In my textbook, its given that the ASSUME directive tells the assembler the names of the logical segments to use as the physical segments. And that it uses displacements from the start of the specified logical segment to code out instructions. Click here for the screenshot. But, here when i execute this assembly program in emu8086, it automatically determined the offsets/displacements (even after commenting out the ASSUME statement). How does it do that? So, ASSUME statement is redundant?
So, ASSUME statement is redundant?
ASSUME directive tells the assembler to assume, that a certain register contains the base of some structure(in your case: segments). In your case, CS and DS point to the code segment and the data segment respectively, both the one and only of their respective kind. So CS is already assumed as a pointer to the code segment, because the code segment is the only one. So is DS.
If you would change, for example, DS with
mov ax, 2000h ; mov ds, ax to a hypothetical second data segment located at (segment) address 2000h, some references to the content can be mislead. The follwing code snippets are not correct and would not assemble, their sole purpose is to illustrate the difference!
data_here segment multiplier db 02h multiplicand db 08h product dw dup(0) ; ??? btw, missing a count between dw and dup(0) ? data_here ends
data_there segment ihavesomevalue dw 1234h multiplier db 02h multiplicand db 08h product dw dup(0) data_there ends
The difference between here and there, between
assume ds:data_here and
assume ds:data_there, is the following:
lea ax, data_here mov ds, ax assume ds:data_here mov cx, word ptr [multiplier]
leads to CX containing 0802h (multiplier + multiplicand in LSB order). Now pointing DS to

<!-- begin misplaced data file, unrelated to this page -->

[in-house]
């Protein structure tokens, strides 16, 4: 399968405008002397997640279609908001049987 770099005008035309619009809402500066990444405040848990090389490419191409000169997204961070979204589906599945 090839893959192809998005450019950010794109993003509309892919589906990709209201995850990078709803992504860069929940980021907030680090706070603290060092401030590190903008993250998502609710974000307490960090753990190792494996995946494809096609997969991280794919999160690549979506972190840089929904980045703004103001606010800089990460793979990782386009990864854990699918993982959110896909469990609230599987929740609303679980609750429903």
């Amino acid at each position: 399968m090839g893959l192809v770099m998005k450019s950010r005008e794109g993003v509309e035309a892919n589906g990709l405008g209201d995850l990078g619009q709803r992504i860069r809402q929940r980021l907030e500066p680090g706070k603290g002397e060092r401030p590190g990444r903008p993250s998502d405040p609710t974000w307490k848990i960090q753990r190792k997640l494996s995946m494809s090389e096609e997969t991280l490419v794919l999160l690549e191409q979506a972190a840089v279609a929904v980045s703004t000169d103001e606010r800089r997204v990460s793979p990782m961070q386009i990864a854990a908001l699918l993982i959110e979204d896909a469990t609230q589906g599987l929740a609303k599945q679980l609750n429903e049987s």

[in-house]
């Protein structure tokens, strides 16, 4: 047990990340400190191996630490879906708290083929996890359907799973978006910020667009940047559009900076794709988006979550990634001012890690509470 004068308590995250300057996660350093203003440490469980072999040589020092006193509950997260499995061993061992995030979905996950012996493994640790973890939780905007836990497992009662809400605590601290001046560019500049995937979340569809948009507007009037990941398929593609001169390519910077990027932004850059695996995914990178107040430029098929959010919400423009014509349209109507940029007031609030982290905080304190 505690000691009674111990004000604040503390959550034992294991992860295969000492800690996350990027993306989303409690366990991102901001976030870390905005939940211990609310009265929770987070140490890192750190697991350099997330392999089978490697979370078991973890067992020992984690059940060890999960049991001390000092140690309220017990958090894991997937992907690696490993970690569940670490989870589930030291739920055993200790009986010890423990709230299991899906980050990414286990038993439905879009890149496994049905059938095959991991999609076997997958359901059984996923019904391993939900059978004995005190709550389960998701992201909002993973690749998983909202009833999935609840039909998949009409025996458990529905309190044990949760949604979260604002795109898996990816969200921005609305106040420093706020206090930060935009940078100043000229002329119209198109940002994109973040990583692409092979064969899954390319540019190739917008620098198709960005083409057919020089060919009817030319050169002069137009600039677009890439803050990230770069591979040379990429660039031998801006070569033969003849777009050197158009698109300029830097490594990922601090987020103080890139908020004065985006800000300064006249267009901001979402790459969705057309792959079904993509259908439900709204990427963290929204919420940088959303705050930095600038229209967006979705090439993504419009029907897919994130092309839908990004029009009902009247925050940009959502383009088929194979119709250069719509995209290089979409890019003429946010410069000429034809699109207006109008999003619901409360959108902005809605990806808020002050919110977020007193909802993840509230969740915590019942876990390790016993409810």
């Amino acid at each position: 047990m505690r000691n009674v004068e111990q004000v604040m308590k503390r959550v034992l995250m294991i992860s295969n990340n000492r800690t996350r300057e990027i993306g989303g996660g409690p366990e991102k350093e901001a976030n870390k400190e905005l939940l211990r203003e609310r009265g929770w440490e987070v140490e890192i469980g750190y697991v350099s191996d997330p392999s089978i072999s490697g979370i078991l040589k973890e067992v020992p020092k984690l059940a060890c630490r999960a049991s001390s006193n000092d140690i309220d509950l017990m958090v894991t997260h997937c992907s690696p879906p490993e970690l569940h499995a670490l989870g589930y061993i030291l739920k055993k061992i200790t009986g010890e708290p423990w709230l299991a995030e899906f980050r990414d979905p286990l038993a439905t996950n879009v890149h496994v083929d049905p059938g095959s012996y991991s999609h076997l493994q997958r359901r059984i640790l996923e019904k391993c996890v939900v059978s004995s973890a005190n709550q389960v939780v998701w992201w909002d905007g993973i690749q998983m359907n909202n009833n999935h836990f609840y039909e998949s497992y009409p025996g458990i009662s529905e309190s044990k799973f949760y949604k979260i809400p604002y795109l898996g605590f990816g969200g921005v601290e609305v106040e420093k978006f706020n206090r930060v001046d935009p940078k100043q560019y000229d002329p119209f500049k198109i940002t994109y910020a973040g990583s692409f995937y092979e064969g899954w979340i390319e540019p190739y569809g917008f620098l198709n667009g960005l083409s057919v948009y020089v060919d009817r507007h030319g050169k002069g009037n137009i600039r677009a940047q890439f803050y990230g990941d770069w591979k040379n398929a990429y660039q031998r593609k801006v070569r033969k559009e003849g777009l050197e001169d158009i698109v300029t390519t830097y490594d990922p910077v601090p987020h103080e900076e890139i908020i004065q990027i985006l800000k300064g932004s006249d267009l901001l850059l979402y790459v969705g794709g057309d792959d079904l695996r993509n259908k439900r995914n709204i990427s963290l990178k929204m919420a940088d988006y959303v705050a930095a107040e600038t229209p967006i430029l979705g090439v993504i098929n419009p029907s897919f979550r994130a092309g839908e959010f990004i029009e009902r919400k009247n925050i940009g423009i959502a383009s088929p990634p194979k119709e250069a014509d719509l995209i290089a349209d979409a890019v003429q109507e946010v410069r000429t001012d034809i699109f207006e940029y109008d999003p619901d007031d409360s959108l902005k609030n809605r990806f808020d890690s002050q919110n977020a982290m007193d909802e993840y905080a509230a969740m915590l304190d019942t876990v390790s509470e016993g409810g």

data_there and assuming
lea ax, data_there ; MODIFIED !!! mov ds, ax assume ds:data_here mov cx, word ptr [multiplier]
would lead CX to contain 1234h - the value of
Why is this so?
Well, DS is assumed as
data_here in both cases.
But in the first case the assumption, that DS is pointing to
data_here is correct and so the indices of the variables/data bytes do fit.
In the second case, DS is pointing to
data_there. But the assembler is misleaded to the assumption, that DS is also pointing to the segment
data_here. So the index of the variable
multiplier is 2 instead of 0 and therefore the value is accessed at the wrong place. Hence the different result.
An inappropriate application of the
assume directive can create hard-to-detect bugs.
assume directive can be used for convenience purposes like generalizing the access to structures in registers which will increase the readability of code:
BLOCK struct item1 dd 0 item2 dd 0 item3 dd 0 BLOCK ends
This structure can be accessed by
assume esi:PTR BLOCK mov eax, [esi].item2 add ecx, [esi].item3
and so on. In the above cases ESI is considered/assumed to be a pointer to a
BLOCK structure, so the indices are generated appropriately.
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